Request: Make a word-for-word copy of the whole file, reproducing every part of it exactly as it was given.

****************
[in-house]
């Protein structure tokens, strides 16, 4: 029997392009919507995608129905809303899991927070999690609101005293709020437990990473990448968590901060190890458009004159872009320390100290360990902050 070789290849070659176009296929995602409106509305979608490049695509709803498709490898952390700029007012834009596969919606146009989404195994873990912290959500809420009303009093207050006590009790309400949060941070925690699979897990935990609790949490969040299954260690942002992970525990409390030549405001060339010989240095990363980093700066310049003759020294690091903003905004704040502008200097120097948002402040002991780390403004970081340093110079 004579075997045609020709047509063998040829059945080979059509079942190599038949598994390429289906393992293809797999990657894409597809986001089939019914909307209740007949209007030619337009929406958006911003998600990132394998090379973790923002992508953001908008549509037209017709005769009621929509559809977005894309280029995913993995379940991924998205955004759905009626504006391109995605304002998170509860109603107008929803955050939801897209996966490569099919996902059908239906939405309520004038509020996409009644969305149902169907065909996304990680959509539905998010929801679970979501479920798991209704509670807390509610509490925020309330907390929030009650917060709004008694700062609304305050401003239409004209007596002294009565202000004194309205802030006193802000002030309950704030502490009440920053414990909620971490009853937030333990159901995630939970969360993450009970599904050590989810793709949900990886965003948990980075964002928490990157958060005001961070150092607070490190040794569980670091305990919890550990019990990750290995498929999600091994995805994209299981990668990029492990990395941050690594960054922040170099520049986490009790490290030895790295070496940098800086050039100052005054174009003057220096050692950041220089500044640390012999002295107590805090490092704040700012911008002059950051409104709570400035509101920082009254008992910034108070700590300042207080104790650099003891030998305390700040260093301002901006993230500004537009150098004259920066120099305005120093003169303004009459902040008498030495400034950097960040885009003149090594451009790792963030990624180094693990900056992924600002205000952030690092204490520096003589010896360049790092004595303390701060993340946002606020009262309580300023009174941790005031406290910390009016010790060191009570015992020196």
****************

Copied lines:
[in-house]
């Protein structure tokens, strides 16, 4: 029997392009919507995608129905809303899991927070999690609101005293709020437990990473990448968590901060190890458009004159872009320390100290360990902050 070789290849070659176009296929995602409106509305979608490049695509709803498709490898952390700029007012834009596969919606146009989404195994873990912290959500809420009303009093207050006590009790309400949060941070925690699979897990935990609790949490969040299954260690942002992970525990409390030549405001060339010989240095990363980093700066310049003759020294690091903003905004704040502008200097120097948002402040002991780390403004970081340093110079 004579075997045609020709047509063998040829059945080979059509079942190599038949598994390429289906393992293809797999990657894409597809986001089939019914909307209740007949209007030619337009929406958006911003998600990132394998090379973790923002992508953001908008549509037209017709005769009621929509559809977005894309280029995913993995379940991924998205955004759905009626504006391109995605304002998170509860109603107008929803955050939801897209996966490569099919996902059908239906939405309520004038509020996409009644969305149902169907065909996304990680959509539905998010929801679970979501479920798991209704509670807390509610509490925020309330907390929030009650917060709004008694700062609304305050401003239409004209007596002294009565202000004194309205802030006193802000002030309950704030502490009440920053414990909620971490009853937030333990159901995630939970969360993450009970599904050590989810793709949900990886965003948990980075964002928490990157958060005001961070150092607070490190040794569980670091305990919890550990019990990750290995498929999600091994995805994209299981990668990029492990990395941050690594960054922040170099520049986490009790490290030895790295070496940098800086050039100052005054174009003057220096050692950041220089500044640390012999002295107590805090490092704040700012911008002059950051409104709570400035509101920082009254008992910034108070700590300042207080104790650099003891030998305390700040260093301002901006993230500004537009150098004259920066120099305005120093003169303004009459902040008498030495400034950097960040885009003149090594451009790792963030990624180094693990900056992924600002205000952030690092204490520096003589010896360049790092004595303390701060993340946002606020009262309580300023009174941790005031406290910390009016010790060191009570015992020196």